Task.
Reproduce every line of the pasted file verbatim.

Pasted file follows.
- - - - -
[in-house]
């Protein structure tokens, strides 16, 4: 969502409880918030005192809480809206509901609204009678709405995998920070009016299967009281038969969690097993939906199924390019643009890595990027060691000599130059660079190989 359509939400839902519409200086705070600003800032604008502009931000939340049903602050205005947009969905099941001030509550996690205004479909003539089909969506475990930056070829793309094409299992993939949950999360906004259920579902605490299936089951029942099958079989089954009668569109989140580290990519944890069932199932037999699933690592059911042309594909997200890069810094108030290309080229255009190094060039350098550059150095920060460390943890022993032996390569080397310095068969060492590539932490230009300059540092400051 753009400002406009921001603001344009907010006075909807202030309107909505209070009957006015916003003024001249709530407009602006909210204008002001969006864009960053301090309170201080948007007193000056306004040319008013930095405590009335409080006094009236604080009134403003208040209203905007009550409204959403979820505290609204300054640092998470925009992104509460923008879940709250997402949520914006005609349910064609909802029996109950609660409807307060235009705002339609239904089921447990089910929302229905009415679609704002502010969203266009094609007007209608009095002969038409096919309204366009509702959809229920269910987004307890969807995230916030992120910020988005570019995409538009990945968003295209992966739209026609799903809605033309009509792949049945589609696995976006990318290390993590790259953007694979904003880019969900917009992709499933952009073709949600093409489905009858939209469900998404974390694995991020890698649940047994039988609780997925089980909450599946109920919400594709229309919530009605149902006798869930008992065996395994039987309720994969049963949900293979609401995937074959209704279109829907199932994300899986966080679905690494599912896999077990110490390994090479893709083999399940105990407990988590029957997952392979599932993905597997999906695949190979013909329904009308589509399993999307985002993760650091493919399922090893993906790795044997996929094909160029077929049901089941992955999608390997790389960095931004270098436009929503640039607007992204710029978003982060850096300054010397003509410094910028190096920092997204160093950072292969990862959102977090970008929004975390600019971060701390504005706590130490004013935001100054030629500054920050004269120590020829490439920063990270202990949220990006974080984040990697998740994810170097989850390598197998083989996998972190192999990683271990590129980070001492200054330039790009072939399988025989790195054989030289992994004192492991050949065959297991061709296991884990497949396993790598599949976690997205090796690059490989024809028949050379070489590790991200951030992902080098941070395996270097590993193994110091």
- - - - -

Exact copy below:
[in-house]
């Protein structure tokens, strides 16, 4: 969502409880918030005192809480809206509901609204009678709405995998920070009016299967009281038969969690097993939906199924390019643009890595990027060691000599130059660079190989 359509939400839902519409200086705070600003800032604008502009931000939340049903602050205005947009969905099941001030509550996690205004479909003539089909969506475990930056070829793309094409299992993939949950999360906004259920579902605490299936089951029942099958079989089954009668569109989140580290990519944890069932199932037999699933690592059911042309594909997200890069810094108030290309080229255009190094060039350098550059150095920060460390943890022993032996390569080397310095068969060492590539932490230009300059540092400051 753009400002406009921001603001344009907010006075909807202030309107909505209070009957006015916003003024001249709530407009602006909210204008002001969006864009960053301090309170201080948007007193000056306004040319008013930095405590009335409080006094009236604080009134403003208040209203905007009550409204959403979820505290609204300054640092998470925009992104509460923008879940709250997402949520914006005609349910064609909802029996109950609660409807307060235009705002339609239904089921447990089910929302229905009415679609704002502010969203266009094609007007209608009095002969038409096919309204366009509702959809229920269910987004307890969807995230916030992120910020988005570019995409538009990945968003295209992966739209026609799903809605033309009509792949049945589609696995976006990318290390993590790259953007694979904003880019969900917009992709499933952009073709949600093409489905009858939209469900998404974390694995991020890698649940047994039988609780997925089980909450599946109920919400594709229309919530009605149902006798869930008992065996395994039987309720994969049963949900293979609401995937074959209704279109829907199932994300899986966080679905690494599912896999077990110490390994090479893709083999399940105990407990988590029957997952392979599932993905597997999906695949190979013909329904009308589509399993999307985002993760650091493919399922090893993906790795044997996929094909160029077929049901089941992955999608390997790389960095931004270098436009929503640039607007992204710029978003982060850096300054010397003509410094910028190096920092997204160093950072292969990862959102977090970008929004975390600019971060701390504005706590130490004013935001100054030629500054920050004269120590020829490439920063990270202990949220990006974080984040990697998740994810170097989850390598197998083989996998972190192999990683271990590129980070001492200054330039790009072939399988025989790195054989030289992994004192492991050949065959297991061709296991884990497949396993790598599949976690997205090796690059490989024809028949050379070489590790991200951030992902080098941070395996270097590993193994110091």